United States v. Linick, Arizona (Sep. 16, 1998)

During Seed Camp for the Arizona national in 1998, some LEOs came around demanding that someone sign a permit. The Family presented a united front, and nobody was intimidated into signing one. But one brother named Strider volunteered to accept a ticket for violating the group camping regulation, because he wanted to challenge the regulations in court.

The case went up before a judge instead of a jury because group camping without an authorization is a misdemeanor offense, and juries decide only on felonies. Strider spoke in court pro se with a lawyer friend advising him, and presented several objections to the permit signing scheme in the regulations. But the judge addressed only one of them in his final opinion. He ruled that the words “otherwise protect the public interest” at the end of a list of “terms and conditions as the authorized officer deems necessary” were words that “grant an inappropriately broad range of discretion to the official” and are “deemed as a matter of law to be inappropriate by the Court”. The citation was dismissed.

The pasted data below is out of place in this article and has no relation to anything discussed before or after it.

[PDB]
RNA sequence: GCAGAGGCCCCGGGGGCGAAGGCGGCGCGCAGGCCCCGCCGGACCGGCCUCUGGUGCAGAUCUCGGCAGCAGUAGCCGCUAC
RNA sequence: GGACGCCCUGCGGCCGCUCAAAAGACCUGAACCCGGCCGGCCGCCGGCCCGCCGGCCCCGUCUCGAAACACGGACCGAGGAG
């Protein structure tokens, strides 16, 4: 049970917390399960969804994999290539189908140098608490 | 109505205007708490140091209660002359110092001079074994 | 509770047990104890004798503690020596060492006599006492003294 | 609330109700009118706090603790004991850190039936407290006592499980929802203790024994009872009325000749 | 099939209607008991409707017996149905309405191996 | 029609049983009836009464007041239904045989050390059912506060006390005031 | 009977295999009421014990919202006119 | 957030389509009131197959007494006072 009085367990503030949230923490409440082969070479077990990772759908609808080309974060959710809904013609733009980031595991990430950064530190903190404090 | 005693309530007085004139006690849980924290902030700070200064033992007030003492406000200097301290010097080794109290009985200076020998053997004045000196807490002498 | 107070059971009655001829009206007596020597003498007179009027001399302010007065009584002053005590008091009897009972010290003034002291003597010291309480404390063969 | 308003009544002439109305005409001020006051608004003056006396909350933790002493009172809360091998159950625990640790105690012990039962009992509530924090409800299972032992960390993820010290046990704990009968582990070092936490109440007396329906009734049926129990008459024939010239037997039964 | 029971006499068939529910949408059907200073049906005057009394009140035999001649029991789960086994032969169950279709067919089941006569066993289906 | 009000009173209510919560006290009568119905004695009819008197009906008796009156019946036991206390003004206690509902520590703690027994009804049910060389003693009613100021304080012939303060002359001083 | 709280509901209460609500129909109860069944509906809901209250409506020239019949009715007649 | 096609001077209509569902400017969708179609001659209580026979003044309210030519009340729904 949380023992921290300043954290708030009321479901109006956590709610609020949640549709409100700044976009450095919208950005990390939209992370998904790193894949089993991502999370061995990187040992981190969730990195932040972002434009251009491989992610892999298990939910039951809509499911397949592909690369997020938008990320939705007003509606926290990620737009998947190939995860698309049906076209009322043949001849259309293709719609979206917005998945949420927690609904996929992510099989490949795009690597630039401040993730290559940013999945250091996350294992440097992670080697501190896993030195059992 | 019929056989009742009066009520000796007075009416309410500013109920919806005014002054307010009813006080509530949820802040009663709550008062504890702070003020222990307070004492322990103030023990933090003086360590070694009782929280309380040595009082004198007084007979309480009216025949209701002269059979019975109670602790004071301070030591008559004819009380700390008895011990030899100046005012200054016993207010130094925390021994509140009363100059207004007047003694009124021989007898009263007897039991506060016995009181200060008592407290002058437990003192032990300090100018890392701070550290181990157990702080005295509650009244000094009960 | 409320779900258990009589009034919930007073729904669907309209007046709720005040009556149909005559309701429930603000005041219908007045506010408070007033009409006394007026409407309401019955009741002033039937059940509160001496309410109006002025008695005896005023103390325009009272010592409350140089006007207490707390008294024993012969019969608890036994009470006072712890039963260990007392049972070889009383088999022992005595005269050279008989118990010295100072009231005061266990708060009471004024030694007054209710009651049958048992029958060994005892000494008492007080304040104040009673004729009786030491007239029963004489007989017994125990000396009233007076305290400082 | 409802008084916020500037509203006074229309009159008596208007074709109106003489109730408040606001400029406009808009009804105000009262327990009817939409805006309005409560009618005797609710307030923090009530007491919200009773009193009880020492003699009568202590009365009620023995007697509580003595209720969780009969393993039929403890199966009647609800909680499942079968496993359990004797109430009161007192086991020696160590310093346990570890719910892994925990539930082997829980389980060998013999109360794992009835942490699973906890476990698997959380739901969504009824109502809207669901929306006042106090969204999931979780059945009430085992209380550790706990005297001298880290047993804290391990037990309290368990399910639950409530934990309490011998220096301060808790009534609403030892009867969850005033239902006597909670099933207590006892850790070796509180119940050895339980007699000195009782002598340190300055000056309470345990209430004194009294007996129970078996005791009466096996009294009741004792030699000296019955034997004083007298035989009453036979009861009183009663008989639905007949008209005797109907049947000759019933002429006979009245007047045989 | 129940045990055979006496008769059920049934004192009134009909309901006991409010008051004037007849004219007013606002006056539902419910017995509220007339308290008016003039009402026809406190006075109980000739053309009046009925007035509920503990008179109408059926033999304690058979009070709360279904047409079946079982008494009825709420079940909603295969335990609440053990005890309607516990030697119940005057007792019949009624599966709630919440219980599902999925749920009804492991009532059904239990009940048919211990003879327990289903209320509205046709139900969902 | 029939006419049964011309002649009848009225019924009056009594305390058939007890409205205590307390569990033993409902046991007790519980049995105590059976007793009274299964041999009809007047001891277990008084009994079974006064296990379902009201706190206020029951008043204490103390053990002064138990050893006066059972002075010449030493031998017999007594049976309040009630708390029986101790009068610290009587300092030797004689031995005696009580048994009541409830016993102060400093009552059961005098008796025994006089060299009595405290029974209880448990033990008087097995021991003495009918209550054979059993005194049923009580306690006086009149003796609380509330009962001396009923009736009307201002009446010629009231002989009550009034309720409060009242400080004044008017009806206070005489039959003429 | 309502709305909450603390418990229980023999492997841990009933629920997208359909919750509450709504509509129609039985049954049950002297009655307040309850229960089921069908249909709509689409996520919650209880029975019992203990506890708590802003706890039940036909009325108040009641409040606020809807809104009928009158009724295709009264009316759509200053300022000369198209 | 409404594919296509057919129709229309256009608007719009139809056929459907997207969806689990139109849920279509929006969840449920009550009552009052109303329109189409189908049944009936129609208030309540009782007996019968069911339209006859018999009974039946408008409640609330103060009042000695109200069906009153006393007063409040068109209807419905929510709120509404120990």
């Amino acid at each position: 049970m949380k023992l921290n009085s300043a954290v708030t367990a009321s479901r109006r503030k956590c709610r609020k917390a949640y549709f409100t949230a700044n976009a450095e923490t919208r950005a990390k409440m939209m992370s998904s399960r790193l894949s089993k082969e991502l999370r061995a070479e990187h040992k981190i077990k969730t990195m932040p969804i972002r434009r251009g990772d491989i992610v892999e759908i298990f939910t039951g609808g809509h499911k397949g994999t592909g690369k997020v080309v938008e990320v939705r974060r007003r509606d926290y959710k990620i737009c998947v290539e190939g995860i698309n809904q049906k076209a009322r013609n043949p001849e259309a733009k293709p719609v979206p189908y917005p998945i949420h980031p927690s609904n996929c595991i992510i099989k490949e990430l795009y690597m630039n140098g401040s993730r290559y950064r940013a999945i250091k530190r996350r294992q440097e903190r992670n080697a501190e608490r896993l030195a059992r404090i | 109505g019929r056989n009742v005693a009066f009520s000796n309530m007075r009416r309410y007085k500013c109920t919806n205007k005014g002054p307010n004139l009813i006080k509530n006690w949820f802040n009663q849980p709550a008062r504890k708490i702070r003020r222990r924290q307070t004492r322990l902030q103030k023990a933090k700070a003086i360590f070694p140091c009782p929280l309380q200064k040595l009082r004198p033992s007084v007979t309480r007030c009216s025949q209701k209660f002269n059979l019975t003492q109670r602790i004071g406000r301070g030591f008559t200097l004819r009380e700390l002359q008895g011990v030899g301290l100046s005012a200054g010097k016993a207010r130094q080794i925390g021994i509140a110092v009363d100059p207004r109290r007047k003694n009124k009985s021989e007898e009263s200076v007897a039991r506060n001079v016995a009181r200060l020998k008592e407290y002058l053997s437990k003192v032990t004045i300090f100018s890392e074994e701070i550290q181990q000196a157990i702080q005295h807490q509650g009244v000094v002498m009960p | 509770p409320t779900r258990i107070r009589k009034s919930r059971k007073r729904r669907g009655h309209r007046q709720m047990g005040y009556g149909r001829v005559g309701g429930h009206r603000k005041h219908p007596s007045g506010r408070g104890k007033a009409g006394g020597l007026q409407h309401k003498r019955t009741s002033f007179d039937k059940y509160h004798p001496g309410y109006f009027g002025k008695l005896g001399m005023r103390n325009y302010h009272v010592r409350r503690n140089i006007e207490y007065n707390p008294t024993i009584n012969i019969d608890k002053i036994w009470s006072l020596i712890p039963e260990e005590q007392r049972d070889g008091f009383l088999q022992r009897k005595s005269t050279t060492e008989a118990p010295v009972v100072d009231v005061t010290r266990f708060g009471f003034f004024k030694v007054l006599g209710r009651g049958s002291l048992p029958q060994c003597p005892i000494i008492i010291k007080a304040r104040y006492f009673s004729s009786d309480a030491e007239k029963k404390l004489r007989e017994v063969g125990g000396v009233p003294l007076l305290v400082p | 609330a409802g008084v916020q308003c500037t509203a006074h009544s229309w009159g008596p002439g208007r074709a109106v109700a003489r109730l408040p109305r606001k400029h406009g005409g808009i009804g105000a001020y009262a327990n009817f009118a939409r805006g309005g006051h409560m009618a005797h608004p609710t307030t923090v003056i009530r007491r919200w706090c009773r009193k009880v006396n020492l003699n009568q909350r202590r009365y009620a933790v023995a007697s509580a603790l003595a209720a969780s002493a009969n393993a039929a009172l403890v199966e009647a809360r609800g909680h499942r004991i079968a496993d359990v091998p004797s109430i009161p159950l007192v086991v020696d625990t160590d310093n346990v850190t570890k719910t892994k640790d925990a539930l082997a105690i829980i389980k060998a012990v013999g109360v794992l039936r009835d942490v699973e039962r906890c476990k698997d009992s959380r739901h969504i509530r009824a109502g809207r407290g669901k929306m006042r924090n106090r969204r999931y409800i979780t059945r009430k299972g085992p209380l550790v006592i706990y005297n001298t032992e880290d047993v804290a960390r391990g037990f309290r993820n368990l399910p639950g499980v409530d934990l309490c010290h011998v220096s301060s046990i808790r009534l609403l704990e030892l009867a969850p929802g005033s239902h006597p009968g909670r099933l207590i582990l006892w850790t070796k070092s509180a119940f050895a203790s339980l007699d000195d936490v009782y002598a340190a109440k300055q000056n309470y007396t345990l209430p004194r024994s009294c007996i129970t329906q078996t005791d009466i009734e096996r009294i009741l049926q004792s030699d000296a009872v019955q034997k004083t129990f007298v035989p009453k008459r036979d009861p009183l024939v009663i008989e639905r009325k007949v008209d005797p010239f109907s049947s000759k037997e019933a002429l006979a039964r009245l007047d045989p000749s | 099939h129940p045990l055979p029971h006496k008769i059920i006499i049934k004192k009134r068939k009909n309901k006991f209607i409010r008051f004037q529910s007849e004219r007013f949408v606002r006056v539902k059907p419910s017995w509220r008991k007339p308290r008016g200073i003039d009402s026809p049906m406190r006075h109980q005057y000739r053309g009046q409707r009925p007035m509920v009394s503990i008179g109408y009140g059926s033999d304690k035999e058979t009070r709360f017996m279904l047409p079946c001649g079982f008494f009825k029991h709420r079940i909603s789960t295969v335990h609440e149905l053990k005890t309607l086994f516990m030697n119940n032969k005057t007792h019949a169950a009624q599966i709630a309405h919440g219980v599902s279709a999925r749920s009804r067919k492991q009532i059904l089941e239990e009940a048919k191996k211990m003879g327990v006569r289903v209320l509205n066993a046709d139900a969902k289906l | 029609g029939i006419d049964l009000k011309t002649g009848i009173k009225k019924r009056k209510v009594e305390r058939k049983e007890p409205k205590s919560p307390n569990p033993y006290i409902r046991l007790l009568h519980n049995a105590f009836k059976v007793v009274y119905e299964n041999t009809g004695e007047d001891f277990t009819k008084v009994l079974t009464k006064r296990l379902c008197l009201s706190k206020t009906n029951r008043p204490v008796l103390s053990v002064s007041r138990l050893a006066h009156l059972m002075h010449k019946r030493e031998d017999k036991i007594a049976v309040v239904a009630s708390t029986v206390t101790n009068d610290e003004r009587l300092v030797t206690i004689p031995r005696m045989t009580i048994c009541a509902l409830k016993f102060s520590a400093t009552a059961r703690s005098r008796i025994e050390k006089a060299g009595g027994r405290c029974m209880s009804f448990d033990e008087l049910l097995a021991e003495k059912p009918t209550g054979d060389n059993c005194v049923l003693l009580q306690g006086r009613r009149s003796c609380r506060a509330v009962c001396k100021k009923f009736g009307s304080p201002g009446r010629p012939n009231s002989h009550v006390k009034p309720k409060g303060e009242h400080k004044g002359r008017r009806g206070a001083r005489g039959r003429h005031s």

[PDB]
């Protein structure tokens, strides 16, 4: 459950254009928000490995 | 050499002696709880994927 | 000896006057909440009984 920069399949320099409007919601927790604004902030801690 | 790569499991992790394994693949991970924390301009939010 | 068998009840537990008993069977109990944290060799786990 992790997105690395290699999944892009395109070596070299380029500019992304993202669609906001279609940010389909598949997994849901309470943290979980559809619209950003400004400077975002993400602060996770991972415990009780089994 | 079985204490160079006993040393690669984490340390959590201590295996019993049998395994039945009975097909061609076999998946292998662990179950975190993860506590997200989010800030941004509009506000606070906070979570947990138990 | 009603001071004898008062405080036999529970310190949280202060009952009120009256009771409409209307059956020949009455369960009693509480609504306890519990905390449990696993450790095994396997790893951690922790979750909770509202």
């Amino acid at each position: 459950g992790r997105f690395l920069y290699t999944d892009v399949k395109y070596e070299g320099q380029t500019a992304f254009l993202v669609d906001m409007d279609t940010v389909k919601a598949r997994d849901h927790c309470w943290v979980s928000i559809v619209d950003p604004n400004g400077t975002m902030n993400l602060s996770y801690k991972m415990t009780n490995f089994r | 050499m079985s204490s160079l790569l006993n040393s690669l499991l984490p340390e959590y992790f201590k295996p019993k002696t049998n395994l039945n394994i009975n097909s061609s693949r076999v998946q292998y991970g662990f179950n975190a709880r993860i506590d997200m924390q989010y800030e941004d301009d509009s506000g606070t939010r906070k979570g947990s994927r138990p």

September 16th, 2016 by John Anderson